CNC supports adaptation of Joseph Conrad’s Youth
by Fabien Lemercier
- Advances on receipts for Julien Samani, Marianne Tardieu, Fred Nicolas, Cristina Pinheiro, and Georgi Lazarevski’s first feature film projects
Five first feature film projects were recently selected during the fourth 2012 session of the National Film and Moving Image Centre (CNC)’s first committee for advances on receipts. Among them is Julien Samani (photo)’s Jeunesse [+see also:
film profile] (lit. “Youth”), an adaptation of the short story of the same name written by Joseph Conrad and published in the same volume as his famous Heart of Darkness. The director, who has been praised for his shorts (notably La peau trouée, which won the Jean Vigo Prize in 2005, won in Nyons and Belfort, and competed in Rotterdam), wrote the screenplay for this first fiction feature with Camille Fontaine (nominated for the 2010 Cesar for best adapted screenplay for Coco Before Chanel). The pitch? An old boat that is almost a shipwreck, a young inexperienced sailor, two old salts of the sea, a crooked boat owner, a mutiny, a highly risky sea crossing, a storm, and problems along the way. From Le Havre to Dakar, this ship’s odyssey is an initiatory journey from adolescence to adulthood. Les Films d’Ici is to produce the film.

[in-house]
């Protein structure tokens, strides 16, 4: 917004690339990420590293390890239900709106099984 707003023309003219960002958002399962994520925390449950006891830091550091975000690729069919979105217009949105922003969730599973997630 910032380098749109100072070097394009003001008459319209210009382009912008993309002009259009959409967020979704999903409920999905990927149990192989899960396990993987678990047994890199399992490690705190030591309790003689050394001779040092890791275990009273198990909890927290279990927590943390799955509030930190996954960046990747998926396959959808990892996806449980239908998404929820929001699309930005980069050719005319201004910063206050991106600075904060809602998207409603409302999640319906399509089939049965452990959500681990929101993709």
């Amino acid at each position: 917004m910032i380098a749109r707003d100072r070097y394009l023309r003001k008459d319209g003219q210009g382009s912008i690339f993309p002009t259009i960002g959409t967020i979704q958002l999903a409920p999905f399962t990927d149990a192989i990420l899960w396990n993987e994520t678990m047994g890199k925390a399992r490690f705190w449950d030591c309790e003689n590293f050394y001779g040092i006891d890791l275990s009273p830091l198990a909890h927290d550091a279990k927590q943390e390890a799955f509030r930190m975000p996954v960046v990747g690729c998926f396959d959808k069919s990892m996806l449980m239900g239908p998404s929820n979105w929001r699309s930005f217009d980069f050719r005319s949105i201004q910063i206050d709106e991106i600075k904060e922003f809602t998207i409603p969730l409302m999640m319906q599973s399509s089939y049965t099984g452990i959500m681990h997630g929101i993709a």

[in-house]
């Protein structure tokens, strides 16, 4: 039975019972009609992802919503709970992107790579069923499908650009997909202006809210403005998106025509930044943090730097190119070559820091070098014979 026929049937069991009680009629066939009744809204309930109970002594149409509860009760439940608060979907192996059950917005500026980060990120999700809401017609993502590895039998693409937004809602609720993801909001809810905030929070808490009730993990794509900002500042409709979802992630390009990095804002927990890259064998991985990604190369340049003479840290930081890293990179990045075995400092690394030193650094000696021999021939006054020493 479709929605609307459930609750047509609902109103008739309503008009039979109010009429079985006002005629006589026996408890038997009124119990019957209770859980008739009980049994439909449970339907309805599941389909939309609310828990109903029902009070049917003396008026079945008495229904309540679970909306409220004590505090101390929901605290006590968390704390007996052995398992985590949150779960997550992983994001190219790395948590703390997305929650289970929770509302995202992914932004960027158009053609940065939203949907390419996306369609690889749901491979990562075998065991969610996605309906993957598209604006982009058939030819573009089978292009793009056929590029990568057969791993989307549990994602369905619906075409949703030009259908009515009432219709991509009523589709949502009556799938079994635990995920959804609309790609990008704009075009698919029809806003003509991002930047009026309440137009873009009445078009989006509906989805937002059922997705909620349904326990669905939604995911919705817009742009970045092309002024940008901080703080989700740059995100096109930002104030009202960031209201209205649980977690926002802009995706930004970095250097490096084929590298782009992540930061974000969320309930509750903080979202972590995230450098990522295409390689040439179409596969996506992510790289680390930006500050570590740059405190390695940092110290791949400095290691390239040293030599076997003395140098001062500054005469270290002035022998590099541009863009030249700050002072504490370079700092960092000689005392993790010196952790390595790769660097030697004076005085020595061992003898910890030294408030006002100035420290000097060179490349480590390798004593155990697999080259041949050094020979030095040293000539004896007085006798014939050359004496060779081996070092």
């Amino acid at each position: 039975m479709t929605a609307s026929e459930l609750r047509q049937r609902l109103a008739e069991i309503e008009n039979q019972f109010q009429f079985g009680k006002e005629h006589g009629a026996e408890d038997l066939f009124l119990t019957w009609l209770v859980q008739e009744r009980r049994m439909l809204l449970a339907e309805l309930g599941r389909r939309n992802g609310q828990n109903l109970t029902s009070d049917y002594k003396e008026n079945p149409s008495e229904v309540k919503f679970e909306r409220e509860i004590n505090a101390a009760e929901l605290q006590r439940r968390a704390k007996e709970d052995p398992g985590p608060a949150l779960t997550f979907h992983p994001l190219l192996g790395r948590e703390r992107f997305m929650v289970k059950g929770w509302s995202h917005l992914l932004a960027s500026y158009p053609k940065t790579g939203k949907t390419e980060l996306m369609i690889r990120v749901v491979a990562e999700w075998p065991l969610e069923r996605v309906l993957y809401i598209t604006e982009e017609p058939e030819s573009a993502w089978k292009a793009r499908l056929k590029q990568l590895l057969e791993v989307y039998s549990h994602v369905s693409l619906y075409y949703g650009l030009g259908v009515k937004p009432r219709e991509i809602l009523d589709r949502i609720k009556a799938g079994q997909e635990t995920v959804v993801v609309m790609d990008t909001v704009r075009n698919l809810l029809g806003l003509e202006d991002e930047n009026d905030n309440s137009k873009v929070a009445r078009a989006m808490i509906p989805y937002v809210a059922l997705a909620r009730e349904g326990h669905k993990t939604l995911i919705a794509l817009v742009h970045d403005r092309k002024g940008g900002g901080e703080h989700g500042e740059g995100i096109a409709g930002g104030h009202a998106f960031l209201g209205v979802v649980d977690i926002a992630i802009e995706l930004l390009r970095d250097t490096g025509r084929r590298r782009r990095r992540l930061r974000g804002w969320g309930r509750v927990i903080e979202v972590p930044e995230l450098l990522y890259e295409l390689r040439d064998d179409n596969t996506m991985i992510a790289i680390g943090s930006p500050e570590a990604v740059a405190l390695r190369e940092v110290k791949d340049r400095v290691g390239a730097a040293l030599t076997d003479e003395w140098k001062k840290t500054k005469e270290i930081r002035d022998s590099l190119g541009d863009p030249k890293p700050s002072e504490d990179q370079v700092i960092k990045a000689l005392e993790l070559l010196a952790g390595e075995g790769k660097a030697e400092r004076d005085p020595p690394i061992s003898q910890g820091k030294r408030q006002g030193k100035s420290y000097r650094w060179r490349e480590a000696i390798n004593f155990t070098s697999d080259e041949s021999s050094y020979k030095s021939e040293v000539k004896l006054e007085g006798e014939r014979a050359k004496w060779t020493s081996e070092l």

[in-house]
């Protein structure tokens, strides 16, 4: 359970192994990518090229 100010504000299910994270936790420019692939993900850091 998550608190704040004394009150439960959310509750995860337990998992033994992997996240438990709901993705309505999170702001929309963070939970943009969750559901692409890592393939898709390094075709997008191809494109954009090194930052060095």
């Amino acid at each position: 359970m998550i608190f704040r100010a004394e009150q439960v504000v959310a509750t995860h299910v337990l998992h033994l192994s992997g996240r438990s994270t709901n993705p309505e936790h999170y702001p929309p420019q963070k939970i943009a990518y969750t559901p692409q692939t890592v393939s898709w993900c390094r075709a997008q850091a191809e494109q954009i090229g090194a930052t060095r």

Marianne Tardieu’s Qui vive, a film to be produced by La Vie est Belle, was also promised an advance on receipts. The screenplay, co-written by the filmmaker and Nadine Lamari, centres on Chérif, a newcomer in the world of security, who lets thieves know about the shop where he works, thereby unwillingly triggering a tragedy. Trapped between two worlds, he will attempt to resist the ensuing pressure and suspicions…
The CNC also selected Fred Nicolas’s Max et Lenny. This very experienced assistant director (notably for Desplechin, Ivory, Kervern and Delépine, Merlet, Zonca…) wrote the project’s screenplay with François Bégaudeau (Entre les murs [+see also:
interview: Carole Scotta
interview: Laurent Cantet
film profile]). Produced by Chaz Productions, the film is to tell the story of two teenagers who meet in the northern neighbourhoods of Marseille.
The awardees also feature Cristina Pinheiro’s Menina, a project to be produced by Easy Tiger. The screenplay, written by the director, is set in 1979 and centres on an eight-year-old girl from the Portuguese community helping her illiterate mother and witnessing the violent outbursts of her father, some of whose secrets she will discover.
Finally, an advance on receipts has been awarded to Zona franca, a first feature-length documentary project to be directed by Paris-based Belgian-Macedonian filmmaker Georgi Lazarevski.
(Translated from French)
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